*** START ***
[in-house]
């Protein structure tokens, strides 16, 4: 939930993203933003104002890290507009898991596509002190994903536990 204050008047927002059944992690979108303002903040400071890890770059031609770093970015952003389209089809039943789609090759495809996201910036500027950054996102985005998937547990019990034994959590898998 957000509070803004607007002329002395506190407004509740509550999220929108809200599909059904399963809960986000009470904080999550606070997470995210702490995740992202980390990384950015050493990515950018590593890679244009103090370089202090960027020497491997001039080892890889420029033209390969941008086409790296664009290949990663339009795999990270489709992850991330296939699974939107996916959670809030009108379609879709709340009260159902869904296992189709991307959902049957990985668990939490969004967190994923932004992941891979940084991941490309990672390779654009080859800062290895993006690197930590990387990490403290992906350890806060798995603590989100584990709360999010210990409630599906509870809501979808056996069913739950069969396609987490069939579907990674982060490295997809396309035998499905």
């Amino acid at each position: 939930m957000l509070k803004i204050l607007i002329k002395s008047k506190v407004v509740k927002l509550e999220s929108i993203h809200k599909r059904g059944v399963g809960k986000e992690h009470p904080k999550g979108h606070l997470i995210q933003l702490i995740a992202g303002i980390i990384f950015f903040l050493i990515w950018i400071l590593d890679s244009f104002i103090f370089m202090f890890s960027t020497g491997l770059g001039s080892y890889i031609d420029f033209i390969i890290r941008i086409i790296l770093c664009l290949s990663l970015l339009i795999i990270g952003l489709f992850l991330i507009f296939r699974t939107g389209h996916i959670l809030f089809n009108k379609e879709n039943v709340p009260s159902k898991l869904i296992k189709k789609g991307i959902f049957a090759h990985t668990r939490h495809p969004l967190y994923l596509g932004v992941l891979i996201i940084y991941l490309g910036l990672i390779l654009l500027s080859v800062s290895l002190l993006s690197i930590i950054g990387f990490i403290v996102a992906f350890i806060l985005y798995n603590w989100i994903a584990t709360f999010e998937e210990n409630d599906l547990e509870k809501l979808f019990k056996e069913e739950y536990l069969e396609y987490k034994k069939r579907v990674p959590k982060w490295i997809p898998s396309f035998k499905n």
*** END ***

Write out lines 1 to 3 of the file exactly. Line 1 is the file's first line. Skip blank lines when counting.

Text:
[in-house]
């Protein structure tokens, strides 16, 4: 939930993203933003104002890290507009898991596509002190994903536990 204050008047927002059944992690979108303002903040400071890890770059031609770093970015952003389209089809039943789609090759495809996201910036500027950054996102985005998937547990019990034994959590898998 957000509070803004607007002329002395506190407004509740509550999220929108809200599909059904399963809960986000009470904080999550606070997470995210702490995740992202980390990384950015050493990515950018590593890679244009103090370089202090960027020497491997001039080892890889420029033209390969941008086409790296664009290949990663339009795999990270489709992850991330296939699974939107996916959670809030009108379609879709709340009260159902869904296992189709991307959902049957990985668990939490969004967190994923932004992941891979940084991941490309990672390779654009080859800062290895993006690197930590990387990490403290992906350890806060798995603590989100584990709360999010210990409630599906509870809501979808056996069913739950069969396609987490069939579907990674982060490295997809396309035998499905």
């Amino acid at each position: 939930m957000l509070k803004i204050l607007i002329k002395s008047k506190v407004v509740k927002l509550e999220s929108i993203h809200k599909r059904g059944v399963g809960k986000e992690h009470p904080k999550g979108h606070l997470i995210q933003l702490i995740a992202g303002i980390i990384f950015f903040l050493i990515w950018i400071l590593d890679s244009f104002i103090f370089m202090f890890s960027t020497g491997l770059g001039s080892y890889i031609d420029f033209i390969i890290r941008i086409i790296l770093c664009l290949s990663l970015l339009i795999i990270g952003l489709f992850l991330i507009f296939r699974t939107g389209h996916i959670l809030f089809n009108k379609e879709n039943v709340p009260s159902k898991l869904i296992k189709k789609g991307i959902f049957a090759h990985t668990r939490h495809p969004l967190y994923l596509g932004v992941l891979i996201i940084y991941l490309g910036l990672i390779l654009l500027s080859v800062s290895l002190l993006s690197i930590i950054g990387f990490i403290v996102a992906f350890i806060l985005y798995n603590w989100i994903a584990t709360f999010e998937e210990n409630d599906l547990e509870k809501l979808f019990k056996e069913e739950y536990l069969e396609y987490k034994k069939r579907v990674p959590k982060w490295i997809p898998s396309f035998k499905n």